Hacker claims to have accessed Words With Friends 216 million player database

We all might want to have a word with this "friend" who could have accessed our data without permission.


If you're a regular Words With Friends player, you might want to go ahead and change your password.

It turns out that a Pakistani hacker may very well have breached the game, accessing around a billion user records compiled from around 45 different online services earlier this year. The reports haven't yet been verified, but according to The Hacker News, the individual who may be responsible goes by the name of Gnosticdata.

As far as thise affected, the breach would supposedly include all Android and iOS players who have played Words With Friends before September 2, 2019. So, just thinking about it that's...basically everyone? The hacker supposedly had access to passwords, names, email addresses, login IDs, Facebook IDs, phone numbers, and more.

This would be a massively serious breach, based on the number of players involved. Zynga did, at least, acknowledged the data breach back via its support site on September 12, but the news didn't get around to everyone until just recently. Zynga did not reveal the total number of people affected, however.

Zynga has taken measures to notify users of any suspicious logins, but the company states that it has "no indication" that passwords were collected as part of the "hack." However, it is working with third-party forensics firms in an attempt to figure out what happened here, in addition to having contacted law enforcement.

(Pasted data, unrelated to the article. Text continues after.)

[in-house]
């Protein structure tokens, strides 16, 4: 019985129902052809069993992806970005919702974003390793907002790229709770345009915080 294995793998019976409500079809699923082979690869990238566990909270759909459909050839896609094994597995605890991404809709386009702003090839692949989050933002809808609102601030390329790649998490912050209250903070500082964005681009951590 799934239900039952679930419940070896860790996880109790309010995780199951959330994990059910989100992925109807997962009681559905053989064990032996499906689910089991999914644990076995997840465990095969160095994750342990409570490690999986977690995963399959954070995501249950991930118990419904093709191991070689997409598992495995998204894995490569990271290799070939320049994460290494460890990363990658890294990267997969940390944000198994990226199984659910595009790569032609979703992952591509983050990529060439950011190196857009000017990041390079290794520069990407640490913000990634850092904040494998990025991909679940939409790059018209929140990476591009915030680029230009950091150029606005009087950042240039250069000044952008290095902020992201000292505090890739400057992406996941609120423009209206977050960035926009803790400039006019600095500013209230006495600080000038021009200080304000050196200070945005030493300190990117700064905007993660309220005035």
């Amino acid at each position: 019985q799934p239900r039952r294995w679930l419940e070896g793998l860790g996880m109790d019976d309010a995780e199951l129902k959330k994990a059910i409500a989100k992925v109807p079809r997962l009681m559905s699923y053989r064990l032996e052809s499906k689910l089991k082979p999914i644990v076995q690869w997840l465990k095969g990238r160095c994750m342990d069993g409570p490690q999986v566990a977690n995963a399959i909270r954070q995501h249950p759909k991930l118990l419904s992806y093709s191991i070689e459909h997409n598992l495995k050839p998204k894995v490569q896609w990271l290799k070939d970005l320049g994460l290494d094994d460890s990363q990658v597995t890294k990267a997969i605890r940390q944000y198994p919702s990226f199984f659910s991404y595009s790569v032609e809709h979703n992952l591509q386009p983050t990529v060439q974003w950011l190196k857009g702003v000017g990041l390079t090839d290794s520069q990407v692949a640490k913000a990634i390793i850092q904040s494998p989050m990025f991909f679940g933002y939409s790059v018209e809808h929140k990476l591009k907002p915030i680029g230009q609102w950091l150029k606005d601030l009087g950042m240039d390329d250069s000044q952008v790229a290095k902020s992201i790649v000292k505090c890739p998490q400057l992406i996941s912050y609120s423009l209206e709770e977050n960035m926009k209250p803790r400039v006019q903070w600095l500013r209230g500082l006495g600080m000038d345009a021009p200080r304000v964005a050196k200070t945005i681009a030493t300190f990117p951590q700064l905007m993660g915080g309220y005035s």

"Our current understanding is that no financial information was accessed. However, we understand that account information for certain players of certain Zynga games may have been accessed," said Zynga in a recent statement. "As a precaution, we have taken steps to protect certain players’ accounts from invalid logins, including but not limited to where we believe that passwords may have been accessed. Zynga has begun the process of sending individual notices to players where we believe that notice is required." So in a nutshell, change your password.

"The security of our player data is extremely important to us. We have worked hard to address this matter and remain committed to supporting our community."

Again, change your password. And if you used the same one you used in Words with Friends elsewhere, change those too. Better to be safe than sorry.

Senior Editor

Fueled by horror, rainbow-sugar-pixel-rushes, and video games, Brittany is a Senior Editor at Shacknews who thrives on surrealism and ultraviolence. Follow her on Twitter @MolotovCupcake and check out her portfolio for more. Like a fabulous shooter once said, get psyched!

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